The Children of Henry VIII – John Guy
You want to read about a bunch of elitist brats? Here’s a book for you. If you know anything about Henry, the apples didn’t fall far from the tree. The only one who showed any promise, was Elizabeth, who was the red-headed black sheep of the family. They were like the Kennedys, in kilts.
Charles: Victim or Villain – Penny Junor
So many of us don’t care for Prince Charles because of what happened to Princess Diana, but Ms Junor, definitely a Charles fan, gives you another prospective blaming much on his cold, distant parents. Personally, I think there comes a time, especially when a man is almost 70, when he finally needs to take responsibility for who he is. Hey, I’m just sayin.
Citizens of London – Lyn Olson
The Americans who stood with Britain in its darkest, finest hour, to quote the book jacket.
The man you come to know intimately is John Gilbert Winnant, the American ambassador to Britain in World War II. A hero to all especially during the Blitz, Germany’s nine-month terror bombing of British cities. You need to read it, to believe what it was like to live, especially in London, in 1941. Beautiful writing…vivid, stirring…a first-class read.
The Golden Lad – Eric Burns
When Woodrow Wilson denied Teddy Roosevelt’s request to raise a regiment of soldiers to fight during World World I, he made his four sons go in his stead, the youngest, Quentin, not coming back. Shot down over France buried where he fell, apparently a Roosevelt tradition, his death broke his father’s heart. TR died shortly after blaming himself for the loss. A short, poignant recap of a time when valor was often considered more important than life.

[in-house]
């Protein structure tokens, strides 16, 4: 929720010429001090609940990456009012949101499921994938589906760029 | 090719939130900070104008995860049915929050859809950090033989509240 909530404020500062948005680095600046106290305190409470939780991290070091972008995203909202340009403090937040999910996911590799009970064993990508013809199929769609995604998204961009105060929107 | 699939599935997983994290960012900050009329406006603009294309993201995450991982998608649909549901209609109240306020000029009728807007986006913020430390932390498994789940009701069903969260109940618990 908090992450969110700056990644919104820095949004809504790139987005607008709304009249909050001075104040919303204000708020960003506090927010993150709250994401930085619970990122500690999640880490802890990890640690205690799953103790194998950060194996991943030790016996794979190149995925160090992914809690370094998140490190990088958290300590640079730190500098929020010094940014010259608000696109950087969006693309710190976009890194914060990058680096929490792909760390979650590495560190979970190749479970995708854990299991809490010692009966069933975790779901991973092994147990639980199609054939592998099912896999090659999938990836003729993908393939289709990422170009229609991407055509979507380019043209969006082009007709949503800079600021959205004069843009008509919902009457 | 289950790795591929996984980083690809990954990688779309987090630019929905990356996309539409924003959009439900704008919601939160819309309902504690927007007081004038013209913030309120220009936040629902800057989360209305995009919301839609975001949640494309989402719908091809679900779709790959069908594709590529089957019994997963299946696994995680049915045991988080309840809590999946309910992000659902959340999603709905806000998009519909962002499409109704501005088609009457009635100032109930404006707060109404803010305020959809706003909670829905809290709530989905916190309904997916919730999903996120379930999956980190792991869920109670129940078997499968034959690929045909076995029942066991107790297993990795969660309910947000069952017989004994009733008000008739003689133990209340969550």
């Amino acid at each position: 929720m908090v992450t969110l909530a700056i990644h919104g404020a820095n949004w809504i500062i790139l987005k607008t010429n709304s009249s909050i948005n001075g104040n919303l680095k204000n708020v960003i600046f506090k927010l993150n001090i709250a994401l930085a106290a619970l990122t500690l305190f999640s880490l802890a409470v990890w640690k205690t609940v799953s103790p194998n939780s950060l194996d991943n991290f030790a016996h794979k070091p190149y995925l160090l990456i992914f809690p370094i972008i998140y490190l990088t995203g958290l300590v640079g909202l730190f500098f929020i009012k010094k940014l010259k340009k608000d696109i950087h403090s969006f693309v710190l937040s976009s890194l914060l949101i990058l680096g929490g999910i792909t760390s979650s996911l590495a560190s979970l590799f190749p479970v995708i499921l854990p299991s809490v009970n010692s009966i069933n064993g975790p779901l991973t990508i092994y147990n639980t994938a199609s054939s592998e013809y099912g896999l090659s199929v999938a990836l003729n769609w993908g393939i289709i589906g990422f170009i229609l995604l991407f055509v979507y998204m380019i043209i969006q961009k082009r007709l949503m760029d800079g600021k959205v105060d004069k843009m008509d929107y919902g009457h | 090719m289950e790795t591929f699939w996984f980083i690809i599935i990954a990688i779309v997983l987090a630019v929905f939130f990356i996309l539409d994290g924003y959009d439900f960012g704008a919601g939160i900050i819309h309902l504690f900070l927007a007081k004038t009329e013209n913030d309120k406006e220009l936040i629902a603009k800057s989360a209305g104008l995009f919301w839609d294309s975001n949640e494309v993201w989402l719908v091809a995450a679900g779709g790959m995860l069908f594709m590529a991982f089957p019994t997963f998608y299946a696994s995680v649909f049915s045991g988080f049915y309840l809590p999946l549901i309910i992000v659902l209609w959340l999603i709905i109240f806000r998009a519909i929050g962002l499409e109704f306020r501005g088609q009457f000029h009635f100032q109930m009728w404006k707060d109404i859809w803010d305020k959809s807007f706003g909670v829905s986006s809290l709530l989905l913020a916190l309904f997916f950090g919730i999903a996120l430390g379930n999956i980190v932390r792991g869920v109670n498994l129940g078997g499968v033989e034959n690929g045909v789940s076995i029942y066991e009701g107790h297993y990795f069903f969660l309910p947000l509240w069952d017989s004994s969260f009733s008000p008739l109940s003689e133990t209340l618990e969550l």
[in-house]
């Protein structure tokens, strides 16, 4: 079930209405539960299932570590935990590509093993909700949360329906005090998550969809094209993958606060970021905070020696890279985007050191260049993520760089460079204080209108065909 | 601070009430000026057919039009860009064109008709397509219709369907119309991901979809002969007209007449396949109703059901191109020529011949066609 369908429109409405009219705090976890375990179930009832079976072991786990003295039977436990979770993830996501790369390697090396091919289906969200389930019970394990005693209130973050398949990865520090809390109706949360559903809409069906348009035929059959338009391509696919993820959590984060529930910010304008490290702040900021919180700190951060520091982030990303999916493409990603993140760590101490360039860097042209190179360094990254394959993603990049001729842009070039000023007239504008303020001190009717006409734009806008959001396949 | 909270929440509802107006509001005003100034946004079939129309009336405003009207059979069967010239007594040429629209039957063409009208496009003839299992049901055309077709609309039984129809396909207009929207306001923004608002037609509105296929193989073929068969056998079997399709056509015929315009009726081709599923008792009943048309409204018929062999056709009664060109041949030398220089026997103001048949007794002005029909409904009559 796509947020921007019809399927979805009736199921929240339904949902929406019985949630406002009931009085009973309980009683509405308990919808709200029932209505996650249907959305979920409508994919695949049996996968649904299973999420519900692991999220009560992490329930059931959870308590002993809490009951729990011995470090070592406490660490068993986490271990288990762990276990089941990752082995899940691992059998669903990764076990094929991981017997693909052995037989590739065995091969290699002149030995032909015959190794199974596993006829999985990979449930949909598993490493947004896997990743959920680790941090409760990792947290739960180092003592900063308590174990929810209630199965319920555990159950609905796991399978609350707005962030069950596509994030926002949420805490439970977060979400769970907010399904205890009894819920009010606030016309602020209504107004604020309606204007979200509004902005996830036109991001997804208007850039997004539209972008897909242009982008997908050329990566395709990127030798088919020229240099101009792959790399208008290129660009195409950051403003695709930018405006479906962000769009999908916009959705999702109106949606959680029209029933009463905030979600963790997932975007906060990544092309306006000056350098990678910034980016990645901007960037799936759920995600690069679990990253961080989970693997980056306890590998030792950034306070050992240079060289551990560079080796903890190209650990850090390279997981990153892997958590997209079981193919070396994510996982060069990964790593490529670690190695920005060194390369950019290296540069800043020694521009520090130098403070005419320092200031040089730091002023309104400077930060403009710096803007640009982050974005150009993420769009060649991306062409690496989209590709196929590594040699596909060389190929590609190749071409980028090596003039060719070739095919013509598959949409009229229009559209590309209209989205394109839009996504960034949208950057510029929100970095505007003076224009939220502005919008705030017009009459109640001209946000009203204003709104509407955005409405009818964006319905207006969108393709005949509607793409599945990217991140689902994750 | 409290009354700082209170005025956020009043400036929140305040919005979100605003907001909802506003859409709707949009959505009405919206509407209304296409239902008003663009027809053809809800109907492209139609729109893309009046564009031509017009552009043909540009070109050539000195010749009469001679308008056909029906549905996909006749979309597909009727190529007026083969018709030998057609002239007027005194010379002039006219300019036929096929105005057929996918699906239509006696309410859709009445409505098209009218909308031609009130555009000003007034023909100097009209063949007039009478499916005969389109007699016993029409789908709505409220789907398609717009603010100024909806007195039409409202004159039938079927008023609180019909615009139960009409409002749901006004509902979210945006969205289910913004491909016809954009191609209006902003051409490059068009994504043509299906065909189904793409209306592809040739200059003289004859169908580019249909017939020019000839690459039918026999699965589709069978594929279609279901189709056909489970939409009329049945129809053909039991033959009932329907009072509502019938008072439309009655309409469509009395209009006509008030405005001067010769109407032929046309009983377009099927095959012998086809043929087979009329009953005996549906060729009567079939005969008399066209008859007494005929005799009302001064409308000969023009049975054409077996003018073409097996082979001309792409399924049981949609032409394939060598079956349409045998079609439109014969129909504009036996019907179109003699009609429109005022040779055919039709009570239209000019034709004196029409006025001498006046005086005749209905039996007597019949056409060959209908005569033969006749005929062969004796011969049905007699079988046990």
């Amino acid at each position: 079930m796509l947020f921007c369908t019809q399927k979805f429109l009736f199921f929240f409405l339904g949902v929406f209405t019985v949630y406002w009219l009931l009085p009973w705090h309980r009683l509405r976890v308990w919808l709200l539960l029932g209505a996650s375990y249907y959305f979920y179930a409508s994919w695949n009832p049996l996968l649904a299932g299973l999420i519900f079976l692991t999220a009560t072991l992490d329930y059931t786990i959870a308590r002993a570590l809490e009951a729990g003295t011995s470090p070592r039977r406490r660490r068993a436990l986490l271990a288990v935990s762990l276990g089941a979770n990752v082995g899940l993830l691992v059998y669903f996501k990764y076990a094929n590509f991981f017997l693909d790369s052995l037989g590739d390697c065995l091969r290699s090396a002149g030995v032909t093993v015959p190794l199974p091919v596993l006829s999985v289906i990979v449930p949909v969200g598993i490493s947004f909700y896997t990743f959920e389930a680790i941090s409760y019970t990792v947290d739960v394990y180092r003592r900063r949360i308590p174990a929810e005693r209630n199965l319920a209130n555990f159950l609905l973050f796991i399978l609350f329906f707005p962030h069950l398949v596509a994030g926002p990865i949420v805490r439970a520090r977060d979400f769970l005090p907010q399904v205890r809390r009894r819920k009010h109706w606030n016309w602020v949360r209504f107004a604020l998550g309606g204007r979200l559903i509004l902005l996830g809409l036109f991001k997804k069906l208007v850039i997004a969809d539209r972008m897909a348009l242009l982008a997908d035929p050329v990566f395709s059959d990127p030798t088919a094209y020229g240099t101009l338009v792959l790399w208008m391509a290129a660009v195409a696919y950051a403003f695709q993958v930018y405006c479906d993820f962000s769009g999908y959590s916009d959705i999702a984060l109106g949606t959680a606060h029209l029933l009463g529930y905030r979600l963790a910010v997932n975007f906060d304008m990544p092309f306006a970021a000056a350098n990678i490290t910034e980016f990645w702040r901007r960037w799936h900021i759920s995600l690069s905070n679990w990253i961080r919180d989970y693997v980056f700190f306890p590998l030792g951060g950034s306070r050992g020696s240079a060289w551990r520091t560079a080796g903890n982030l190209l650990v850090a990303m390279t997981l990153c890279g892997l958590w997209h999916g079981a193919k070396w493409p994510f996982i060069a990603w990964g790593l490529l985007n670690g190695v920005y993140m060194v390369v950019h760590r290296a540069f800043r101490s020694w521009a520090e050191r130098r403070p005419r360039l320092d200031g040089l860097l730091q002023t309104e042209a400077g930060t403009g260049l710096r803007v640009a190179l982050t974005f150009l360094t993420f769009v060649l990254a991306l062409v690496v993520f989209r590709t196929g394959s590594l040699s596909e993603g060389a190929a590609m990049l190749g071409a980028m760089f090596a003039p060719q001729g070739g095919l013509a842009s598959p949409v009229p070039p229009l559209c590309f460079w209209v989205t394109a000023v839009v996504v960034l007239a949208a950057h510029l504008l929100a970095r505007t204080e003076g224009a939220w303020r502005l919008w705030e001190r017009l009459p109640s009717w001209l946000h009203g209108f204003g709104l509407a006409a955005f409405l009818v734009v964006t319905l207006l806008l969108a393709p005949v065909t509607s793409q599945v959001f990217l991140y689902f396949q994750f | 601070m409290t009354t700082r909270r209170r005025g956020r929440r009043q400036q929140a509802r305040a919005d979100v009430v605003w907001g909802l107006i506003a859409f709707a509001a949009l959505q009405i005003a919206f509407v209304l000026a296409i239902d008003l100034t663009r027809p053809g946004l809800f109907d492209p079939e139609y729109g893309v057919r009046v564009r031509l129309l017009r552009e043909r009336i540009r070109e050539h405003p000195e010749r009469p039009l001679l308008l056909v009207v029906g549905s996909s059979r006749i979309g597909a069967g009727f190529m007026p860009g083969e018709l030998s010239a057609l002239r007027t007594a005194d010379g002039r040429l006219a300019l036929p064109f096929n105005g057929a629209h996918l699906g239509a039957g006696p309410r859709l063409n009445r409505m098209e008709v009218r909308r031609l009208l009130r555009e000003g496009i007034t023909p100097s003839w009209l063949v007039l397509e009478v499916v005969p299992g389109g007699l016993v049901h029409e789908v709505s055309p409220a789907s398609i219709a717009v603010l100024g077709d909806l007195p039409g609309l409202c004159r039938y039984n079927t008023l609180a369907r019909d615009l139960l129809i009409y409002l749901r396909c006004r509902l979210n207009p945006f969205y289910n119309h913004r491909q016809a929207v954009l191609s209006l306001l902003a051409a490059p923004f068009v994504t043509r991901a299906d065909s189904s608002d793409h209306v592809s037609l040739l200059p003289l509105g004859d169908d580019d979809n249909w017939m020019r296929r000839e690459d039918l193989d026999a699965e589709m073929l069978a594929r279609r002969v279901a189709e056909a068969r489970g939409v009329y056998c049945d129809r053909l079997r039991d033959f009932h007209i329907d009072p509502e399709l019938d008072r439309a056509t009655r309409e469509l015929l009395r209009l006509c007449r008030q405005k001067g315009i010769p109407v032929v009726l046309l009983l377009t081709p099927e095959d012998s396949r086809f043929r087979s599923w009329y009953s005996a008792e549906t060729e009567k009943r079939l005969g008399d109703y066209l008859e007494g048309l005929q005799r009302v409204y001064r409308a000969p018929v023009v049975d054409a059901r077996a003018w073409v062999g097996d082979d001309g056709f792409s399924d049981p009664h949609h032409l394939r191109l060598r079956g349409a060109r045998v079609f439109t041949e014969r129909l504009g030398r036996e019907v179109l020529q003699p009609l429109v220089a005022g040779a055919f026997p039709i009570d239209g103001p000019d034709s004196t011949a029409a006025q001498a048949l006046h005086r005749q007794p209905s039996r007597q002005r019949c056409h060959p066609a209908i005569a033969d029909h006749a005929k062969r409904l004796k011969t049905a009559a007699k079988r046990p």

The Killer Angels – Michael Shaara
I’ve read it so many times I feel like I was there in Gettysburg, Pennsylvania July, 1863. Written in novel form through the eyes of southern Generals, Robert E. Lee and James Longstreet during those three bloody days, you won’t be able to put it down.
It’s the book that inspired Ken Burns to make his epic film, Civil War.
Stars In Their Courses – Shelby Foote
Burn’s main consultant in Civil War, it’s Foote’s version of the battle from a Mississippian’s point of view. Short but moving, a great chaser to Killer Angels.
Team of Rivals – Doris Kearns Goodwin
Once you start reading about the Civil War, it gets in your blood, so seguing into Abraham Lincoln and his esteemed wingman, William Seward, has a natural flow.
Kearns is one of my favorite writers because she educates as well as entertains. It’s the book Spielberg bought the rights to for his film Lincoln.
Henry Clay – Harlow Giles Unger
I like to refer to him as the Elvis of the Senate, Lincoln’s beau ideal and a name that should be a household word.
When Clay was expected to speak on the Senate floor, the balconies were filled with women who came to hear and swoon over the sexy senator from Kentucky. He, along with Massachusetts senator, Daniel Webster, staved off civil war until Clay’s biggest fan became president in 1861.
Assassination Vacation – Sarah Vowell